Simplified multi-color knitting with color charts. Stitch sequences numbered. Each row knitted across and purled back in the same colors.
Knit across and purl back each row before starting next row. For a miniature sock approximately 4½ inches long, with ½ inch ribbing, your knitting tension should be tight enough to produce about 10 or 10½ stitches per inch using size or zero needles. If you do not obtain this gauge, change to larger or smaller needles as your particular knitting tension requires. If you wish your miniature socks to be real tiny (under 4 inches long) knit on smallest possible needles or toothpicks and obtain 11 stitches per inch. In this case you may wish to make plain part of foot quite short, and with perhaps only ¼ inch of ribbing for the cuff. Use your own choice of yarn colors.
YOUR OWN CHOICE OF 2 OR 3 INITIALS MAY BE PENCILED-IN, IN WHITE AREAS ON ABOVE GRAPH; THEN FILLING IN WHITE SQUARES REMAINING, WITH BACKGROUND COLOR (AS SHOWN RED).
1. In choosing yarn be sure colors selected are in good contrast to show the design in sharp detail. Since these socks are ornamental we suggest use of brighter basic colors such as RED, YELLOW, ROYAL BLUE, WHITE etc. A dark or vivid color background should be used especially for the PIPE and BEER MUG designs in order to have the WHITE ANGORA smoke, or foam, show up well. Use DARK GREY or BLACK, BROWN or BRIGHT RED, or GREEN etc. Avoid yellow, light beige, light grey and similar light shades.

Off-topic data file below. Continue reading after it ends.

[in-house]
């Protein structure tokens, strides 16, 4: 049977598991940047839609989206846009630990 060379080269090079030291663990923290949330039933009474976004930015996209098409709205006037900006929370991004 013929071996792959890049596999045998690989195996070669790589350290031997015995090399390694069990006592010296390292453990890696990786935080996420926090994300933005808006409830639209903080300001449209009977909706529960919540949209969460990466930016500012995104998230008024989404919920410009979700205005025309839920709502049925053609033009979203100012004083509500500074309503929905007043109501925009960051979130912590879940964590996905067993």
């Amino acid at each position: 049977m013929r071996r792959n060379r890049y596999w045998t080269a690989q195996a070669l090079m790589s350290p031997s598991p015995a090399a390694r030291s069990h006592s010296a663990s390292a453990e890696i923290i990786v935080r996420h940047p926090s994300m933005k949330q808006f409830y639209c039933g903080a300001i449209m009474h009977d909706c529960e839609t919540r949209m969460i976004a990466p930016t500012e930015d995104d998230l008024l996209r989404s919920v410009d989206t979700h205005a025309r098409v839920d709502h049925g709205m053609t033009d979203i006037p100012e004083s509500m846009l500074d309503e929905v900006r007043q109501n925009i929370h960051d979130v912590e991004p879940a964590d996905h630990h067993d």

2. Suggested alternate colors for the Argyle: BEIGE sock with GREEN and ORANGE diamonds and BROWN overstripes; or WHITE sock with RED and GREEN diamonds and NAVY BLUE overstripes. For the Wine Glass or Cocktail design, how about a YELLOW sock with RED glass?
3. ANGORA may be used in many interesting ways in these miniature socks. Use it, if you wish, for the overstripes of the Argyle pattern or for one or more of the diamond colors. ANGORA could also be used for the Cocktail Glass against a dark or vivid contrasting color background. For the INITIAL SOCK, a very clever effect is obtained by knitting the entire sock in ANGORA with initials in dark-color, plain yarn. You may take your choice of using 2 or 3 initials.
4. USE CARE WITH ANGORA. If used, the 100% French Angora is recommended for these designs since it is the fuzziest. However, be sure you are using a medium weight yarn. If yarn is too heavy, the large size stitches will dominate the pattern and spoil the design. In this case the finer yarn may be obtained by simply untwisting one ply of the Angora, then knitting with the part remaining.
5. Note that the numbers given on the initial pattern cover the stitch count for the background areas only, not including the areas reserved for initials. After inserting your own choice of initials and coloring-in squares remaining, with background color, then mark your own stitch count, or count squares when knitting this part.
(5 different designs in car charms) Directions herein are complete including recommended methods for heel and toe. Detailed instructions for beginners on how to knit, purl, etc., cannot readily be given here. These are usually obtainable free, from your yarn shop.